What Georgia law says about your rights and responsibilities regarding returning to work after an injury
A question we’re often asked during a workers’ compensation claim is: “What are my duties with regards to returning to work once I have been injured?”
There are three different opportunities where an injured worker could be returned to work, and therefore three different answers. The times an injured worker could be return to work are:
- Immediately following the injury
- After they have been placed on light duty restrictions but have received indemnity, temporary total disability benefits
- After they have been returned to normal duty work following either being on total work restrictions or on light duty work restrictions.
The authorized treating physician in a workers’ compensation case determines what restrictions will be placed on the injured worker. The main designations are return to normal duty work, return to work with restrictions, and no work.
Returning the injured worker to normal duty work means that the injury should not inhibit them from working in any way. This is NOT to say that they can do the same job which they were injured while performing. It actually has the legal effect of saying that an injured worker can return to perform physical activities in line with what they were able to do before the injury.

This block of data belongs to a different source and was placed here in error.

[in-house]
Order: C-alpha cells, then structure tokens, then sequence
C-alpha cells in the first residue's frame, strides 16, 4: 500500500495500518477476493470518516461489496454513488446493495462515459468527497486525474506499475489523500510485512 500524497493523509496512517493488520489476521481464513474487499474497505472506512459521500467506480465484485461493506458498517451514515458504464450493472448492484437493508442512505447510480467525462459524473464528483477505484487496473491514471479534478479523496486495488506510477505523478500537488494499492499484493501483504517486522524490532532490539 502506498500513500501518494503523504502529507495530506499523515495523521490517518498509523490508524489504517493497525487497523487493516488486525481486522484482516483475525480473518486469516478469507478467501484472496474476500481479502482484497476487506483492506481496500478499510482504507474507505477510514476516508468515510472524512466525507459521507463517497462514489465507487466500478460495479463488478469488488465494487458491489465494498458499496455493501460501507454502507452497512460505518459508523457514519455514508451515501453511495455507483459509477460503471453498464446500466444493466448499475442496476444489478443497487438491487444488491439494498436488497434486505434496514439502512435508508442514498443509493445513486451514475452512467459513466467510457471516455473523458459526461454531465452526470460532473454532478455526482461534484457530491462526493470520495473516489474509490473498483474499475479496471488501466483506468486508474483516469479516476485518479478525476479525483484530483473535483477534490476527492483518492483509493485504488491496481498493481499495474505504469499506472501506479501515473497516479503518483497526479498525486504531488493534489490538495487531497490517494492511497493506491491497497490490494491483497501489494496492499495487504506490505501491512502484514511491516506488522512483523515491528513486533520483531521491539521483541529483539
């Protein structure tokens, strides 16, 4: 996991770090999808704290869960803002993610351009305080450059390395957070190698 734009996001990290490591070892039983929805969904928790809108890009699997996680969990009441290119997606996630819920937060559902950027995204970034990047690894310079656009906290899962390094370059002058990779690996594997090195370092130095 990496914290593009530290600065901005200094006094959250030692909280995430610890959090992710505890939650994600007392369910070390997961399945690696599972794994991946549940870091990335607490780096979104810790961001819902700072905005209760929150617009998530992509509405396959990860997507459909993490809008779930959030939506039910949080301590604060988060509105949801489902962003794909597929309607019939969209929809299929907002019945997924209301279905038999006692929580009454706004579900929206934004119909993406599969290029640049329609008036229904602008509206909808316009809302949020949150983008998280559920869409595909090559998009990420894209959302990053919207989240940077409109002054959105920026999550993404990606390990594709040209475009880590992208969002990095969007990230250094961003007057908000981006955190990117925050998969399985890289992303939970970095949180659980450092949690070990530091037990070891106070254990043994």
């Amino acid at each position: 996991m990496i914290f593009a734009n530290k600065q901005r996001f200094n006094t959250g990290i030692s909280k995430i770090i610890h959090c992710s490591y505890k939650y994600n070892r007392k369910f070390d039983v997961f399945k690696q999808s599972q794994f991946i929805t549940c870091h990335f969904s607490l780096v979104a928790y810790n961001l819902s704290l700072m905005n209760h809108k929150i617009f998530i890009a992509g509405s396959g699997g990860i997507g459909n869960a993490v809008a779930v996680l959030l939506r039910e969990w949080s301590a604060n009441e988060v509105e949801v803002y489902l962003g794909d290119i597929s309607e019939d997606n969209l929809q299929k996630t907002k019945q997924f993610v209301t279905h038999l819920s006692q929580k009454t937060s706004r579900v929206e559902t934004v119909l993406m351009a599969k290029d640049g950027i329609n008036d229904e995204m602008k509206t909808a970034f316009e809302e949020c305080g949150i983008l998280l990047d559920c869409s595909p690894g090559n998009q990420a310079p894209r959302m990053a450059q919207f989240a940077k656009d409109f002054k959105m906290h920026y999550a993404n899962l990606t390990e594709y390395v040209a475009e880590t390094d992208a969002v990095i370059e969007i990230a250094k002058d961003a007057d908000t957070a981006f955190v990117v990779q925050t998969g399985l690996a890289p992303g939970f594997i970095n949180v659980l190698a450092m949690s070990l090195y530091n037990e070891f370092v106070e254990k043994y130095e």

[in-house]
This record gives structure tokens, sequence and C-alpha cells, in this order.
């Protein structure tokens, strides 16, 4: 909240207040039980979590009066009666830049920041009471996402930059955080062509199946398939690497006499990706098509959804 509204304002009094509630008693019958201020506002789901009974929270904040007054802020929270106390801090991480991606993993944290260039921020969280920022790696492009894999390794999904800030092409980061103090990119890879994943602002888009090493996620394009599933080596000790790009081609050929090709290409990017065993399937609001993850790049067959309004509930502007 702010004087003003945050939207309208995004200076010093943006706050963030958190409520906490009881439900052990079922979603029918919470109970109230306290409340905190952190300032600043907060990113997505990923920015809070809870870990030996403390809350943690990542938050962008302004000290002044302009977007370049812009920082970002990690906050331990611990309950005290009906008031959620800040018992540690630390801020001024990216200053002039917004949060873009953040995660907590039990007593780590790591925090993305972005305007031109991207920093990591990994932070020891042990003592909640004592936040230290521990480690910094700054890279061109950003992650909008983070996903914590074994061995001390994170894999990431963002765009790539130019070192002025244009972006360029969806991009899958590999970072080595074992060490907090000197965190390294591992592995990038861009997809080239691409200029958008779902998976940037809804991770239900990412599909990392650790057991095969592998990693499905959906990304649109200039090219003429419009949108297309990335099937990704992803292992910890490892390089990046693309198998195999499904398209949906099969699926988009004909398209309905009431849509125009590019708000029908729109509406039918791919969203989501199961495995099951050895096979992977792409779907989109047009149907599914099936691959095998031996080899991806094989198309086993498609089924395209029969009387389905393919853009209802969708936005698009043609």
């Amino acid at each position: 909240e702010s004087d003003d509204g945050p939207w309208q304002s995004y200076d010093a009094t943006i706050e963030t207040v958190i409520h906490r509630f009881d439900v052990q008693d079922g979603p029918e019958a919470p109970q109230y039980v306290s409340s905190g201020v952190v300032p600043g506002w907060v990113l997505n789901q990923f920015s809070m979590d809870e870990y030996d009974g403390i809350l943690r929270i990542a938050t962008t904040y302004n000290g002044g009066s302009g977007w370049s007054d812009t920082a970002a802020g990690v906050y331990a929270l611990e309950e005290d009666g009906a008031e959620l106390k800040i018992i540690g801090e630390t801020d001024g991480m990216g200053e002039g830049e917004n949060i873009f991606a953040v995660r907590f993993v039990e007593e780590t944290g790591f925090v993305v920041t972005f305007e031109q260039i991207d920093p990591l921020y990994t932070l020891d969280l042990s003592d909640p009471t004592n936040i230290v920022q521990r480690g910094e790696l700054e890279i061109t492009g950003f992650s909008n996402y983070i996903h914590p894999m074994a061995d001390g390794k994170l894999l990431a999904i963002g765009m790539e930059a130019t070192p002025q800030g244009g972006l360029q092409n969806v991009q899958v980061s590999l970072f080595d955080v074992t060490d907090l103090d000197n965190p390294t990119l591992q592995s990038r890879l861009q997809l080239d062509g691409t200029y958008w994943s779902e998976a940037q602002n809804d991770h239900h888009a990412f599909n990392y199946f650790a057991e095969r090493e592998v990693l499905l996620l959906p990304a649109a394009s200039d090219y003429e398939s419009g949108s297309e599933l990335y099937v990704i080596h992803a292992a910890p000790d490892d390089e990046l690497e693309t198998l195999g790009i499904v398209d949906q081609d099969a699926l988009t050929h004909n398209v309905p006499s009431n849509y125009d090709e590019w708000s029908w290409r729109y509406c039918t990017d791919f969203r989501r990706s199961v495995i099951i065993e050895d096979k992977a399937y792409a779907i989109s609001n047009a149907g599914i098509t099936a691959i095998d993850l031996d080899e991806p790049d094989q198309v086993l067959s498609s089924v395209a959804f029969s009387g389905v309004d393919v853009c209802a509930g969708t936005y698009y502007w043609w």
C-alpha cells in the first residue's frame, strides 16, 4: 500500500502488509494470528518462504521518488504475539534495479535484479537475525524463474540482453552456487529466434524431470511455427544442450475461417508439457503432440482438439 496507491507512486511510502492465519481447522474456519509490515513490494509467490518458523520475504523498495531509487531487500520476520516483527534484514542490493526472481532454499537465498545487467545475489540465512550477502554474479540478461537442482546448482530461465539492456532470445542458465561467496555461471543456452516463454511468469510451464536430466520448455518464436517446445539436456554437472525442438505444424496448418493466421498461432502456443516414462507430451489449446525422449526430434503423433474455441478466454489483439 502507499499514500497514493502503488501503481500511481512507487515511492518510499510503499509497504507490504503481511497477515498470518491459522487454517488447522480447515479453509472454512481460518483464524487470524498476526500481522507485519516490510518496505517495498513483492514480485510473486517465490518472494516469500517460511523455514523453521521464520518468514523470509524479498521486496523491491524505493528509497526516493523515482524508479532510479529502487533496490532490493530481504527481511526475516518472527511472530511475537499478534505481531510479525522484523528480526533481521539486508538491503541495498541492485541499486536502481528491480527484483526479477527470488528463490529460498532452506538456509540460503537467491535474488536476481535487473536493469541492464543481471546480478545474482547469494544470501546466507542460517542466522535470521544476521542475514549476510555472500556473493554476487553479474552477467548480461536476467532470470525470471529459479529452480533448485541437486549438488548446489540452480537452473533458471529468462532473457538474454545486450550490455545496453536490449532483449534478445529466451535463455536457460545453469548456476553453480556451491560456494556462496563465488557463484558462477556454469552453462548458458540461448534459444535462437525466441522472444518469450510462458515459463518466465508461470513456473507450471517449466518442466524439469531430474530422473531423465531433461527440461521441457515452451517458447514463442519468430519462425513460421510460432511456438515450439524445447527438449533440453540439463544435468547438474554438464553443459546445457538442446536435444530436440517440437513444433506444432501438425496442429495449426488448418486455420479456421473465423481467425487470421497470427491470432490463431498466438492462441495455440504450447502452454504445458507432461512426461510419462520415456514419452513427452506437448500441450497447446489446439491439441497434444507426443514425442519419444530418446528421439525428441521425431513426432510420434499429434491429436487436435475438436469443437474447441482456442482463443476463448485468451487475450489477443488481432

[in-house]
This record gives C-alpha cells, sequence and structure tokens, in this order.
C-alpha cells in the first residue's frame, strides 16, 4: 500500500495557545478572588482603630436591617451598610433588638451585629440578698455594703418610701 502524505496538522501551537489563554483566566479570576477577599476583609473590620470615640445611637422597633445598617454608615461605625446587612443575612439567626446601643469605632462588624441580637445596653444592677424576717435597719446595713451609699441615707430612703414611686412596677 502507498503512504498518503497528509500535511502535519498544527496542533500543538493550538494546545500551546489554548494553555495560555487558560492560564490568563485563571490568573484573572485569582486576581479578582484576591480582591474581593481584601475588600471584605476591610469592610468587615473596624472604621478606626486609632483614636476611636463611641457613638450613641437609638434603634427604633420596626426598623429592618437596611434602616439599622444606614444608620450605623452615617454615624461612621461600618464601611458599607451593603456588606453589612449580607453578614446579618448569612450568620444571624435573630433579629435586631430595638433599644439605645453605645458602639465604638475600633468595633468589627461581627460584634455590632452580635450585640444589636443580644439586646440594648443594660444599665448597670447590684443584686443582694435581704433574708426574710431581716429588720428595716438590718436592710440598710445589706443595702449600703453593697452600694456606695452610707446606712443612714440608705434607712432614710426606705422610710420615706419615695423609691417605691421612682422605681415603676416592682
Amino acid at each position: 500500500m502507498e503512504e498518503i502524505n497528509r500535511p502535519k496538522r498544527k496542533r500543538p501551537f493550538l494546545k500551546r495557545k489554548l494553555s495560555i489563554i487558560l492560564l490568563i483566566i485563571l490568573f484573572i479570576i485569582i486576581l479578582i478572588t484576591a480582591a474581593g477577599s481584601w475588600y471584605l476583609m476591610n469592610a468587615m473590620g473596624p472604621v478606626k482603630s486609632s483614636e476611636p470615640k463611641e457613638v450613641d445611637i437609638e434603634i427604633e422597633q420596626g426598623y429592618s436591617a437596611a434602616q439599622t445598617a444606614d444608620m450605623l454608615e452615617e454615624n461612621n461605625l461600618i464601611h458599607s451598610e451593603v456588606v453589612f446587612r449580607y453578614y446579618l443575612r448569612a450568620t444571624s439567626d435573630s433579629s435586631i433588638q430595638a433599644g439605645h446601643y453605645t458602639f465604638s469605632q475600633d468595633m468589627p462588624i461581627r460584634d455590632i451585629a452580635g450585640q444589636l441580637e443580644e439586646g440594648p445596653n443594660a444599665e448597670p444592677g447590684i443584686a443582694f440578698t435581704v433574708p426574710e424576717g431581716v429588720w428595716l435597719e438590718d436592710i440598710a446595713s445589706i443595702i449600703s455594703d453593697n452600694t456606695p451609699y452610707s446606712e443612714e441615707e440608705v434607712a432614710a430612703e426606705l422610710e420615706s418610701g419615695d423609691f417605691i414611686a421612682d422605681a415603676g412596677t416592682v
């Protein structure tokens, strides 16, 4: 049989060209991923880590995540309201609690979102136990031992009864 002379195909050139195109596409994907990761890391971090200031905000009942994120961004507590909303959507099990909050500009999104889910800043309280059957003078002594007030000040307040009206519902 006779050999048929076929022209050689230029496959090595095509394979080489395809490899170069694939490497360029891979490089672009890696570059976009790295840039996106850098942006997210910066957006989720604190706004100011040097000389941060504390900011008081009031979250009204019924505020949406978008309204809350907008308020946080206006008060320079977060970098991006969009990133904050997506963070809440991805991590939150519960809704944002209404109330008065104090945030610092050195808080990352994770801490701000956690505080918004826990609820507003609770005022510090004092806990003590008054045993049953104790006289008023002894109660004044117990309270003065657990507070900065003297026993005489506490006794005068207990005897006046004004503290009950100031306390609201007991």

Returning to work with restrictions
There are many variables to being able to return to work with restrictions. For example, the authorized treating physician can place weight lifting restrictions on the injured worker. Or the authorized treating physician can say that the injured worker is only able to do work with one hand or arm. In fact, the authorized treating physician can state that the injured worker’s injury is so severe, that they are only allowed to do sedentary work.
Furthermore, the authorized treating physician can limit the amount of time the injured worker is allowed to work, stand, and perform other tasks during the day. All of the restrictions placed on the injured worker by the authorized treating physician must be the result of their on the job injury for it to pertain to the workers’ compensation claim.
Refusing to return to work can impact your workers’ compensation benefits
If an injured worker is released to perform normal duty work by an authorized treating physician immediately following their injury, they are not entitled to indemnity benefits. Even if they are in pain, they have to go back and attempt the work from a workers’ compensation perspective.
An injured worker is entitled to a second opinion. But in the meantime, they are not eligible to receive indemnity benefits, even if they don’t believe they are able to work. This is why it’s important to choose a doctor from the panel of physicians who will listen to you, and not just go to whomever the employer recommends.
You must notify your employer about work restrictions
The authorized treating physician may place work restrictions on the injured worker immediately following their injury. It is very important to present these work restrictions to the employer the first time the injured worker receive them. It then becomes the responsibility of the employer to offer the injured worker a job within those restrictions.
Do not assume that the employer doesn’t have work within those restrictions.
We have many clients who contact us and say that they know, for a fact, that their employer doesn’t have any work within the restrictions that the authorized treating physician presented them with subsequent to their on the job injury.